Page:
A lovely example of pot calling kettle black here. The idea that no investigations should take place into allegations of voter fraud in the recent US election. Because there’s no evidence, see?
So, bird comes into police station and says she’s been raped. That’s an allegation. Our entire society insists – rightly – that this should be investigated to check and see whether there’s any evidence of the event having happened. Investigation being the process of seeing if there’s any evidence to support an allegation:
The US attorney general, William Barr, has authorized federal prosecutors to begin investigating “substantial allegations” of voter irregularities across the country in a stark break with longstanding practice and despite a lack of evidence of any major fraud having been committed.
Or, if we’d like to restrict ourselves to politics we’ve all those claims – allegations – of Facebook and Russian interference in the Brexit referendum and the last go ’round in the American Presidential Stakes. These were allegations. Allegations prompted by little more than neither result was meant to go that way. Given that the establishment got a bloody nose in both instances the establishment insisted that the process cannot have been kosher. Thus allegations of whatever in order to nullify the result – reset the nose as if nothing had happened.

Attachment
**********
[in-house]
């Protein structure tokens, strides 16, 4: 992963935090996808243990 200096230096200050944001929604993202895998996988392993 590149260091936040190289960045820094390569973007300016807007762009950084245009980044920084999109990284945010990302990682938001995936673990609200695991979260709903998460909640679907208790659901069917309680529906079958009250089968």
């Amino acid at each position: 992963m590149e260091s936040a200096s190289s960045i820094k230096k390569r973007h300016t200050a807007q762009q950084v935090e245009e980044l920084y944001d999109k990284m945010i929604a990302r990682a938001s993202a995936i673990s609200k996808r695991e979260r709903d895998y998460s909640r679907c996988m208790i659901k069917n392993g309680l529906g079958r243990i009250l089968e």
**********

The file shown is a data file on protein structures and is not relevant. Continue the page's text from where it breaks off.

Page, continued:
Lots of investigation took place and certainly in the UK example found no evidence of anything untoward. Because that’s how it’s done. Allegations, investigation into evidence to support such allegations.
As to this current election yes, of course there was fraud out there. There always is. The electoral process leads to some humans having power over others. This is an activity that will engender fraud.
Whether there was enough fraud to make much difference people I trust and respect say probably not, no. The margin was too wide for whatever likely – likely by levels seen before that is – to change the result. I don’t claim to know the details here by the way.
But despite not knowing the details and thus not being able to judge whether there was sufficient fraud to make a difference I can spot a really terrible argument from a mile off.
The Guardian, in common with much of the media, is insisting that there is no need to investigate allegations as there is no evidence. But evidence is the thing found by investigating allegations. Don’t believe me? Tell that to the next bleeding and crying bird that turns up at the police station desk.